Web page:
There was a wonderful article in the Chicago Tribune titled, “A ‘new self’ at 86.” Lois Weisberg resigned from her job as Chicago’s Cultural Commissioner last year and is now using her considerable creativity to reinvent her career. For many years, Lois was the “grand dame of Chicago culture” and “one of the most influential women to serve in local government.” And while you may not know her personally, you know her work. She was the creative energy behind Cows on Parade along with many other wonderful cultural events in Chicago. But when she walked out the door, “she felt that she had lost not just the job, but herself too. Because, truthfully, her job had been her life.”
We know, transitions are difficult; especially the ones that occur as we move from full-time employment into … well, something else. We used to call it retirement. But with longer life expectancies and improved health, more seniors have decided that retirement doesn’t suit them anymore. They would prefer to remain active and on the job. Yes, the recession has certainly led them to re-think retirement dates. But not significantly. According to a new MetLife study they may delay by 2-3 year years. What they (boomers) know is that they just don’t want to be employed with you anymore and they are ready to get on to a new adventure. The motivation to remain engaged runs deep … they know that staying engaged contributes to a broader sense of “wellbeing.”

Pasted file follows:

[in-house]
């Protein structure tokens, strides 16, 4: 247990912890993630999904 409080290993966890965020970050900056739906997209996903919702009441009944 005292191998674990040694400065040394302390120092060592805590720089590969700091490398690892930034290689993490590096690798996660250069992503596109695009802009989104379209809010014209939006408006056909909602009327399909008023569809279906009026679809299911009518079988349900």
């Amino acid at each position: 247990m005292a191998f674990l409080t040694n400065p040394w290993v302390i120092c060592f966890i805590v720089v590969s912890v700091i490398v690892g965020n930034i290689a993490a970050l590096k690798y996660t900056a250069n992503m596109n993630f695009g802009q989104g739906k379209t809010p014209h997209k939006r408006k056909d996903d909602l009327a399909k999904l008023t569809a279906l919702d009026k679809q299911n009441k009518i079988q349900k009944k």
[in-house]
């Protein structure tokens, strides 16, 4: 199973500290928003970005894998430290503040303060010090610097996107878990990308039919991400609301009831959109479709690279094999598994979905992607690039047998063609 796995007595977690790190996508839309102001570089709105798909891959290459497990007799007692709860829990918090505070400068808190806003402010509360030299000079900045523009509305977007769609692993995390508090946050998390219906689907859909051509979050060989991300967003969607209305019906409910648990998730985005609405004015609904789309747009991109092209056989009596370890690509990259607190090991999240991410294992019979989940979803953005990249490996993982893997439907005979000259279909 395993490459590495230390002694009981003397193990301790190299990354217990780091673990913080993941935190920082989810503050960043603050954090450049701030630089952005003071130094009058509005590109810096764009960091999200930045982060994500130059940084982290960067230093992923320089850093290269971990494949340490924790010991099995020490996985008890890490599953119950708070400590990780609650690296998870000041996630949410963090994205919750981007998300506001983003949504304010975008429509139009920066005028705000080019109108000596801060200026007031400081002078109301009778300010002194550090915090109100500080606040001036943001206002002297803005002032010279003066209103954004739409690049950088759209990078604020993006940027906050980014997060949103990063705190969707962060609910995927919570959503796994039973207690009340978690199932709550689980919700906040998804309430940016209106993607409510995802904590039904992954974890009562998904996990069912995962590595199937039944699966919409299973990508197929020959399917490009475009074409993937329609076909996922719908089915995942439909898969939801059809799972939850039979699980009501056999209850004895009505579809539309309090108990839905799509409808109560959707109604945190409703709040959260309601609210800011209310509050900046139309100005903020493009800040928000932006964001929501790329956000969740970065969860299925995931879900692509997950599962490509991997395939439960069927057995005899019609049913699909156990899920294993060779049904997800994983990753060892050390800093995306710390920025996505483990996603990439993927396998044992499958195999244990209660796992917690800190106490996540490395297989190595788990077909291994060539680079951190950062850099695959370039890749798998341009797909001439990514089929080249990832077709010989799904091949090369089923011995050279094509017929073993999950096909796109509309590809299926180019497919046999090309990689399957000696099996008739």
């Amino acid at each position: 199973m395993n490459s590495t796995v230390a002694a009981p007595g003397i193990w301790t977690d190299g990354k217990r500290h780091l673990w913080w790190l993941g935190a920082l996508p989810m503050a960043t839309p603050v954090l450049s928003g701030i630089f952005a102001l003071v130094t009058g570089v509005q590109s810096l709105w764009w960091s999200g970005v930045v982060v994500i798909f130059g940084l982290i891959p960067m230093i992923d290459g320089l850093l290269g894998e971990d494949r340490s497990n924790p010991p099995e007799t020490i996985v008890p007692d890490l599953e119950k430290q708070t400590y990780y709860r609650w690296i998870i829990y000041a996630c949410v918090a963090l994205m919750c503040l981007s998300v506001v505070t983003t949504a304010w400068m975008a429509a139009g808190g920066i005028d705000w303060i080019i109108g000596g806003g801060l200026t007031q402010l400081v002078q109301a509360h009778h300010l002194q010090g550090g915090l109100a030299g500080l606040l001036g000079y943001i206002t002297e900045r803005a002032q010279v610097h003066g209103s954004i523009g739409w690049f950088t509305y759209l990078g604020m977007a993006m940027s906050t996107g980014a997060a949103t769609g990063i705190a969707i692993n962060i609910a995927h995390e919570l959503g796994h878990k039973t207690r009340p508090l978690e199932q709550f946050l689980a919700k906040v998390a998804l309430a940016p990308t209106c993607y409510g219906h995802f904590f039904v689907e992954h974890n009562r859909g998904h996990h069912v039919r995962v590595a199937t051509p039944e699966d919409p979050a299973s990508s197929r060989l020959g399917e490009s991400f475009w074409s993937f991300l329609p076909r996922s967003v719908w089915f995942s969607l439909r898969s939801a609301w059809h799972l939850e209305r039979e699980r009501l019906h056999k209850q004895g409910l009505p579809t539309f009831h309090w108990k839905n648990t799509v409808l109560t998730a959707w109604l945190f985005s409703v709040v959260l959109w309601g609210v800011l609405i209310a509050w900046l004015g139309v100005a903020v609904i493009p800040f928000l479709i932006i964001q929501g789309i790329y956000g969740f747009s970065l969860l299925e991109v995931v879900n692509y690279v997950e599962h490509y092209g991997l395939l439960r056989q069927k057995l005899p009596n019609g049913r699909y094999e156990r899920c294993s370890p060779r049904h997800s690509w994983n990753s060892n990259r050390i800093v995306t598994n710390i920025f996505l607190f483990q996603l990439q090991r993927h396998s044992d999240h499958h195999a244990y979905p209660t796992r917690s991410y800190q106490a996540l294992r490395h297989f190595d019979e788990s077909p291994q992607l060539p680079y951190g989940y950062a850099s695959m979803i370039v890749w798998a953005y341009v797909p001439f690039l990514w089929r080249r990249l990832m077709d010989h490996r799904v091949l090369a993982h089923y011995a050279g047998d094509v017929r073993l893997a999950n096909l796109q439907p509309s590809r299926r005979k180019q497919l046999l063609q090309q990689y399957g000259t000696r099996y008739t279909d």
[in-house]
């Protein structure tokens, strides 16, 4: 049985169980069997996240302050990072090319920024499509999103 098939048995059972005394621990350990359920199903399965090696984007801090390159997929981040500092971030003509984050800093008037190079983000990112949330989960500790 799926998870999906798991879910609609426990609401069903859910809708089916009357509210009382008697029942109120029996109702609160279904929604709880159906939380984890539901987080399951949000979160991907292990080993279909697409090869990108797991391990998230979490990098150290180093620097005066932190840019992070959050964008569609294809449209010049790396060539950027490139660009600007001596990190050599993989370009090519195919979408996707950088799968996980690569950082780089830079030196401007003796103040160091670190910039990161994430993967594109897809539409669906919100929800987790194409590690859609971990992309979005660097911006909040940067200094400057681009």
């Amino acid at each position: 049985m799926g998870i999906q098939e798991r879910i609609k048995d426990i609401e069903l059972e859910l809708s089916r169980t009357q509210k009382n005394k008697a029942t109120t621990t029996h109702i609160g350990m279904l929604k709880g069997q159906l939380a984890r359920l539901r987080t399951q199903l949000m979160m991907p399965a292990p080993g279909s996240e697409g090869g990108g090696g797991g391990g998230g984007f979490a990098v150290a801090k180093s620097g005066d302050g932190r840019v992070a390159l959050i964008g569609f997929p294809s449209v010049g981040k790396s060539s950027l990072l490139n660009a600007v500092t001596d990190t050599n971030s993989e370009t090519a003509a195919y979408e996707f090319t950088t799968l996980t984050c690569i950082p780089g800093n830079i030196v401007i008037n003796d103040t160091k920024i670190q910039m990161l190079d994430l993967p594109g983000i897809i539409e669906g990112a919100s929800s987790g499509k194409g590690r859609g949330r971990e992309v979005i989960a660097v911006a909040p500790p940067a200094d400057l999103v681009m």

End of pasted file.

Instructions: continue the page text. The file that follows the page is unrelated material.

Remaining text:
Boomers will be the first generation to fully experience this new life stage – a prolonged period (perhaps 30 years or more) of healthy, active, non-child-rearing years. This generation is already busy re-conceptualizing these years. Most still feel young and have a desire to stay engaged. A recent Gallup poll asked working people about their work preferences when they hit retirement age. Of those surveyed, 18% said they expect to continue to work full time. Of those, 1/3 said they would do so because they wanted to. Sixty-three percent said they would continue to work part-time; with 2/3 saying they would do so because they wanted to, not because they had to. The AARP Public Policy Institute noted that the employment participation rate for those 65 and older has dramatically increased from 10.8% in 1985 to 17.9% in 2011.
For Boomers, this is not just an economic decision. It’ also a decision about “in what ways they can best spend their time and leverage their skills in a productive way.” But when Boomers remain engaged, there are implications for other generations. When Boomers hang on to jobs longer, they impact the leadership pipeline, making it difficult for Gen X’ers to find opportunities to lead. And when they take lower level jobs for which they are over-qualified, they run the risk of displacing younger Gen Y’s.
Where can they best contribute in this new life stage? And how to do that with traditional employment processes and polices? In what ways can organizations best engage their Boomers in a discussion about their future? It starts with a meaningful conversation.